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Wine Reviews: Alamos Bonarda
by: Vino Joe (e-mail

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Remember the Alamo: Alamos Bonarda

Bonarda is a grape whose origins are in Italy, and is still found predominantly in Lombardy and Piedmont for blending purposes. Well, actually, no one is quite sure, as there is some discrepancy: the Bonarda in Lombardy is often called Croatina, which is a different grape entirely.

The Bonarda we're reviewing today, however, is from Argentina (still the land of great wine bargains). Many believe the grape was brought over from Italy by 19th and 20th century immigrants, and along with Malbec it is the most widely planted grape in Argentina. But alas, there are those who believe that Argentinean Bonarda is actually a California grape called Charbono…which some experts believe is a strain of the Italian Piemontese grape Dolcetto!

Confused? Good. Now forget everything in the opening paragraphs, as it won't do you any good, nor will it help you to enjoy the wine. Remember this: Alamos Bonarda. It's about seven or eight bucks in most stores (I got it for six!), and it comes in a nice-looking bottle. Let the geeks ponder and argue over the origins of the grape while you help yourself to glass after glass of this great wine value.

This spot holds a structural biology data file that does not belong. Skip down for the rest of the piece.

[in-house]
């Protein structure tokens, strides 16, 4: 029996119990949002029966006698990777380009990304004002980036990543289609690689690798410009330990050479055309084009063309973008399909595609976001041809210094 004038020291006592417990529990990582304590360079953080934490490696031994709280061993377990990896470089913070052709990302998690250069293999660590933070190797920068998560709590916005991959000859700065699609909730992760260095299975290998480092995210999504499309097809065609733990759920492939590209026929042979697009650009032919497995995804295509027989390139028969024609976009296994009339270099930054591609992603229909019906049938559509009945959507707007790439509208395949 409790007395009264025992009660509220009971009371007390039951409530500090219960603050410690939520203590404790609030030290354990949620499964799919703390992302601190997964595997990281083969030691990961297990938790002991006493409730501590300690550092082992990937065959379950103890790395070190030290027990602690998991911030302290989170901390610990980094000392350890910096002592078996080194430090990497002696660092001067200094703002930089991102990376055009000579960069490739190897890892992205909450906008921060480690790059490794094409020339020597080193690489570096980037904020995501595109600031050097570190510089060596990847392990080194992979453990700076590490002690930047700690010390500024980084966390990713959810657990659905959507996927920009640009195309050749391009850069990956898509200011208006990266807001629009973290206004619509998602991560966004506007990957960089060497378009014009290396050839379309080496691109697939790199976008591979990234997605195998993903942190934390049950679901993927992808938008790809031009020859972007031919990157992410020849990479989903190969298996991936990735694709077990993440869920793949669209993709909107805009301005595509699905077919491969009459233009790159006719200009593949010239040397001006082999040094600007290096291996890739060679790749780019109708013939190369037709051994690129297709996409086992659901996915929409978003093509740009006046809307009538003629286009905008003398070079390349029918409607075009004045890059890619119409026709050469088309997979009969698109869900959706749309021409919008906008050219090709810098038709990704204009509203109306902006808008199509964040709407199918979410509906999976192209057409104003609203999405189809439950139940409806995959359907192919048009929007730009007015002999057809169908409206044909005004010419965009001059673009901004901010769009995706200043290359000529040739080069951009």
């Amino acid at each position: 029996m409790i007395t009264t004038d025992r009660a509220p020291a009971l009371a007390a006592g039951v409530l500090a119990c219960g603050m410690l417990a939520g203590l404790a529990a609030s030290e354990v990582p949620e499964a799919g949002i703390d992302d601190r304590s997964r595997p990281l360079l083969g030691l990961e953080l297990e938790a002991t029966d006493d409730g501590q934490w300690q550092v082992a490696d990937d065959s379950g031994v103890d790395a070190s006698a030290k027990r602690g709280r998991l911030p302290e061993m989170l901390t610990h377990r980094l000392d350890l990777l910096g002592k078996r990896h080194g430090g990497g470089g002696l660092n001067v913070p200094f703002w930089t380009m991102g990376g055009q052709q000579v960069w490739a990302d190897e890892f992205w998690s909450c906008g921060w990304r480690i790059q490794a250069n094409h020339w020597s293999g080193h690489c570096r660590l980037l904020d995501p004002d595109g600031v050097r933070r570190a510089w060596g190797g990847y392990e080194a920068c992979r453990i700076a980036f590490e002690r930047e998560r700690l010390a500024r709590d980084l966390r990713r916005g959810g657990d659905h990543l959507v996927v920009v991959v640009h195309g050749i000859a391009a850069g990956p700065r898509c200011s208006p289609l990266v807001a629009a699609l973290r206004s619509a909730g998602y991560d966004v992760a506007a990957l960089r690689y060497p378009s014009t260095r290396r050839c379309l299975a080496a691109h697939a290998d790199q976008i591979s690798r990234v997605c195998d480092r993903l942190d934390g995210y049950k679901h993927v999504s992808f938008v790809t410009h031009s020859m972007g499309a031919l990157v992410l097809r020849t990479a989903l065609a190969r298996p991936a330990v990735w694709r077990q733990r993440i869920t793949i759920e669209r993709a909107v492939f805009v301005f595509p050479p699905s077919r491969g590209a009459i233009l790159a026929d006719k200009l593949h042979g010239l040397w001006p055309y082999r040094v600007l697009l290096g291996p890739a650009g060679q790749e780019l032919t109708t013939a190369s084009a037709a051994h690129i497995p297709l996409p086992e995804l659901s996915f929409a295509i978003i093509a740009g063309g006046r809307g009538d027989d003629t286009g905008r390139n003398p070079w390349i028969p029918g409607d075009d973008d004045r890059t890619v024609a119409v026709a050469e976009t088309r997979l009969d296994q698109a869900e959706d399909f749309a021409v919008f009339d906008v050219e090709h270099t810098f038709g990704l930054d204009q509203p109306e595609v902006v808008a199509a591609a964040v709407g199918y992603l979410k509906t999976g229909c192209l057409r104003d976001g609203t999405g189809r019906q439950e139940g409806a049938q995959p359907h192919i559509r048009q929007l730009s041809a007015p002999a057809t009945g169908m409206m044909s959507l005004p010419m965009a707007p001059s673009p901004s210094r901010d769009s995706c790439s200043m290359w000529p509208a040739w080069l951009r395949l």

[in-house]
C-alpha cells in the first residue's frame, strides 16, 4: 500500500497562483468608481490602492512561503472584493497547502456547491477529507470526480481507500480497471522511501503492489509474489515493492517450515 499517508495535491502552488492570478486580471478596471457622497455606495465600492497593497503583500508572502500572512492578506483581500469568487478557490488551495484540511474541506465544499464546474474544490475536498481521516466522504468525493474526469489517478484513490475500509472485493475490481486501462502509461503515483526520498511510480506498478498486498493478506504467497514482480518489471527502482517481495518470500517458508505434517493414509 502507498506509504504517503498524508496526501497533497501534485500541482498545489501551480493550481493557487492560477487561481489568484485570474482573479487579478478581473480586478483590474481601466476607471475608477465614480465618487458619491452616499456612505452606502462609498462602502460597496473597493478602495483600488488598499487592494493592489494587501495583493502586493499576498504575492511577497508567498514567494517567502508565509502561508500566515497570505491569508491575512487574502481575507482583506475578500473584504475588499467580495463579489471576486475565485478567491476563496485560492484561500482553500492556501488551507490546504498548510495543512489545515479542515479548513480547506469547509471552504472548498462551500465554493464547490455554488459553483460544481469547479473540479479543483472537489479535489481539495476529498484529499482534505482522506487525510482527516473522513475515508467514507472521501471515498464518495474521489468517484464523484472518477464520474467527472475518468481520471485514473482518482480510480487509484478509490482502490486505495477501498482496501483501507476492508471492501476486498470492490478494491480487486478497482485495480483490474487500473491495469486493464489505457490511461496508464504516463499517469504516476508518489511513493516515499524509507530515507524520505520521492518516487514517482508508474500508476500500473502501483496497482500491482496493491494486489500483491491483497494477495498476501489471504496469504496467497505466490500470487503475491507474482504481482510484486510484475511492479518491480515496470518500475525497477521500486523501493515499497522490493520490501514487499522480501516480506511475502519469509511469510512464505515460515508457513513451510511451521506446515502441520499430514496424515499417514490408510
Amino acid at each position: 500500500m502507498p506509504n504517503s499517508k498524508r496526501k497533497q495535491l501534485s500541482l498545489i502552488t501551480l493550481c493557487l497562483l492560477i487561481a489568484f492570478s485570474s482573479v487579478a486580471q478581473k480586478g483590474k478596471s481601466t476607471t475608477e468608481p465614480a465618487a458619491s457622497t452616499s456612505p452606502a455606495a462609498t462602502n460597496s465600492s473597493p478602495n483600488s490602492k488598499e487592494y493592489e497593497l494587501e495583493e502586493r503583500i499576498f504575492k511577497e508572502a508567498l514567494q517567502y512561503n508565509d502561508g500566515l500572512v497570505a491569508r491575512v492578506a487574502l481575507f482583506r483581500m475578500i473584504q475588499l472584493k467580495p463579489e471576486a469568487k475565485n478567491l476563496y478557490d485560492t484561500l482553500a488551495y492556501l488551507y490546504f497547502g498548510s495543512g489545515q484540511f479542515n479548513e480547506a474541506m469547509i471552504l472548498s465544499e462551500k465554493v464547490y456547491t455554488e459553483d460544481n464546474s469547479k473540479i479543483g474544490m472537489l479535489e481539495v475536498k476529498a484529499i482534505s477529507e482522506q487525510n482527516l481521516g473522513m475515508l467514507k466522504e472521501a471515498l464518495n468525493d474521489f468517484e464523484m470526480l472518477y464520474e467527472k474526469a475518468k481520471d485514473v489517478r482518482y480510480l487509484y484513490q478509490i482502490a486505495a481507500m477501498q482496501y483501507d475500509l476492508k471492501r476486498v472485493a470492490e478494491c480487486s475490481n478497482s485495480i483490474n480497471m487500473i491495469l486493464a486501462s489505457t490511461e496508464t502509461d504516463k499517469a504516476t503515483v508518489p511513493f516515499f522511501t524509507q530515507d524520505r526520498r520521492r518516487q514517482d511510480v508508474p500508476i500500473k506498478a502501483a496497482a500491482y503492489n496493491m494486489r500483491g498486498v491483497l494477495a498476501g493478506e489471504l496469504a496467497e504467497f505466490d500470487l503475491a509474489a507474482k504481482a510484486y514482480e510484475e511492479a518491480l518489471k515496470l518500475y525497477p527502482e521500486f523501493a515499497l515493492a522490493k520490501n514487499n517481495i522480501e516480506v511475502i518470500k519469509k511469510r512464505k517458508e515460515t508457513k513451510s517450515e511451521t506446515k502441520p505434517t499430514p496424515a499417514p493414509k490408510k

Alamos Bonarda has an interesting nose of black fruit and earth, with a touch of alcohol. In the mouth it has a surprisingly smooth texture, dry ripe fruit flavors of black cherry and cranberry, mild tannins, and medium to high acidity. It finishes with slightly bitter, green fruit and earthy flavors, with hints of tobacco and dusty tannins. 

What can you expect from a six-dollar wine these days? For the price, Alamos Bonarda is absolutely adequate, and I'd describe it as having a rustic charm. As the flavors are not overpowering and the structure is acceptable, the wine will match with just about any food, reminding me of a low-cost Chianti. It's a fine everyday wine and a nice break from the insipid, wood-chip-enhanced, characterless Cabernets and Merlots in the same price range. A little rough around the edges, this is a respectable, "blue collar" wine: no flash or wow factor, but it gets the job done at a fair rate. Pick a bottle up and try it with a juicy burger off the grill.

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